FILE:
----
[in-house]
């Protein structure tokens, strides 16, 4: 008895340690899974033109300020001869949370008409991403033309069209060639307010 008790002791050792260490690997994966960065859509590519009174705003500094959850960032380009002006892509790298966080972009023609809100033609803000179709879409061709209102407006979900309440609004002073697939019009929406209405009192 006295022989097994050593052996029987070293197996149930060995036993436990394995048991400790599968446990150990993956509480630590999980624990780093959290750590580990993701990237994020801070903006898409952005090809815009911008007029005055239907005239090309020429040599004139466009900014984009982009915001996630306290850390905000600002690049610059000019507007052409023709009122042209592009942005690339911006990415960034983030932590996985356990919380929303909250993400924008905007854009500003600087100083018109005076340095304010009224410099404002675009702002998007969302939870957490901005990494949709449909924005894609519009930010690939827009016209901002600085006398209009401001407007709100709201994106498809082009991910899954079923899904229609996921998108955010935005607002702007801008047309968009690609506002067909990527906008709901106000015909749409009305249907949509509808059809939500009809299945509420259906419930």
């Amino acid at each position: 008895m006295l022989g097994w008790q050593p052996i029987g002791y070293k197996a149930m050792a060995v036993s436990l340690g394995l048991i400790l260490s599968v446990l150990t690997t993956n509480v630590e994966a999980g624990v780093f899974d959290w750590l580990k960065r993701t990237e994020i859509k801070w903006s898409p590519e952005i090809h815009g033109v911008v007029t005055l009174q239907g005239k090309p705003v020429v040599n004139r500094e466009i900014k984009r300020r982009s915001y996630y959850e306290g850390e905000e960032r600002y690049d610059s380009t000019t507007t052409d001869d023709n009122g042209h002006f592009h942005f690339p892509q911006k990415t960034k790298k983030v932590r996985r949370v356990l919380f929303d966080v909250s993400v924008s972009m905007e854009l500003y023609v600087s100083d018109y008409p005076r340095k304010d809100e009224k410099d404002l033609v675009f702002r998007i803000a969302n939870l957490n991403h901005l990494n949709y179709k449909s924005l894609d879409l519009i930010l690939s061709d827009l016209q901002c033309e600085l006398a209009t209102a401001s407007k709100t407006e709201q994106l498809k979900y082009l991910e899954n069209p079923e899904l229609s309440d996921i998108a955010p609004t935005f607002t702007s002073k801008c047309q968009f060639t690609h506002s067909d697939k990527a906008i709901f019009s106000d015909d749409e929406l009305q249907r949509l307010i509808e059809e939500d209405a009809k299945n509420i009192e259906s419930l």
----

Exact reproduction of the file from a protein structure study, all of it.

[in-house]
């Protein structure tokens, strides 16, 4: 008895340690899974033109300020001869949370008409991403033309069209060639307010 008790002791050792260490690997994966960065859509590519009174705003500094959850960032380009002006892509790298966080972009023609809100033609803000179709879409061709209102407006979900309440609004002073697939019009929406209405009192 006295022989097994050593052996029987070293197996149930060995036993436990394995048991400790599968446990150990993956509480630590999980624990780093959290750590580990993701990237994020801070903006898409952005090809815009911008007029005055239907005239090309020429040599004139466009900014984009982009915001996630306290850390905000600002690049610059000019507007052409023709009122042209592009942005690339911006990415960034983030932590996985356990919380929303909250993400924008905007854009500003600087100083018109005076340095304010009224410099404002675009702002998007969302939870957490901005990494949709449909924005894609519009930010690939827009016209901002600085006398209009401001407007709100709201994106498809082009991910899954079923899904229609996921998108955010935005607002702007801008047309968009690609506002067909990527906008709901106000015909749409009305249907949509509808059809939500009809299945509420259906419930």
């Amino acid at each position: 008895m006295l022989g097994w008790q050593p052996i029987g002791y070293k197996a149930m050792a060995v036993s436990l340690g394995l048991i400790l260490s599968v446990l150990t690997t993956n509480v630590e994966a999980g624990v780093f899974d959290w750590l580990k960065r993701t990237e994020i859509k801070w903006s898409p590519e952005i090809h815009g033109v911008v007029t005055l009174q239907g005239k090309p705003v020429v040599n004139r500094e466009i900014k984009r300020r982009s915001y996630y959850e306290g850390e905000e960032r600002y690049d610059s380009t000019t507007t052409d001869d023709n009122g042209h002006f592009h942005f690339p892509q911006k990415t960034k790298k983030v932590r996985r949370v356990l919380f929303d966080v909250s993400v924008s972009m905007e854009l500003y023609v600087s100083d018109y008409p005076r340095k304010d809100e009224k410099d404002l033609v675009f702002r998007i803000a969302n939870l957490n991403h901005l990494n949709y179709k449909s924005l894609d879409l519009i930010l690939s061709d827009l016209q901002c033309e600085l006398a209009t209102a401001s407007k709100t407006e709201q994106l498809k979900y082009l991910e899954n069209p079923e899904l229609s309440d996921i998108a955010p609004t935005f607002t702007s002073k801008c047309q968009f060639t690609h506002s067909d697939k990527a906008i709901f019009s106000d015909d749409e929406l009305q249907r949509l307010i509808e059809e939500d209405a009809k299945n509420i009192e259906s419930l």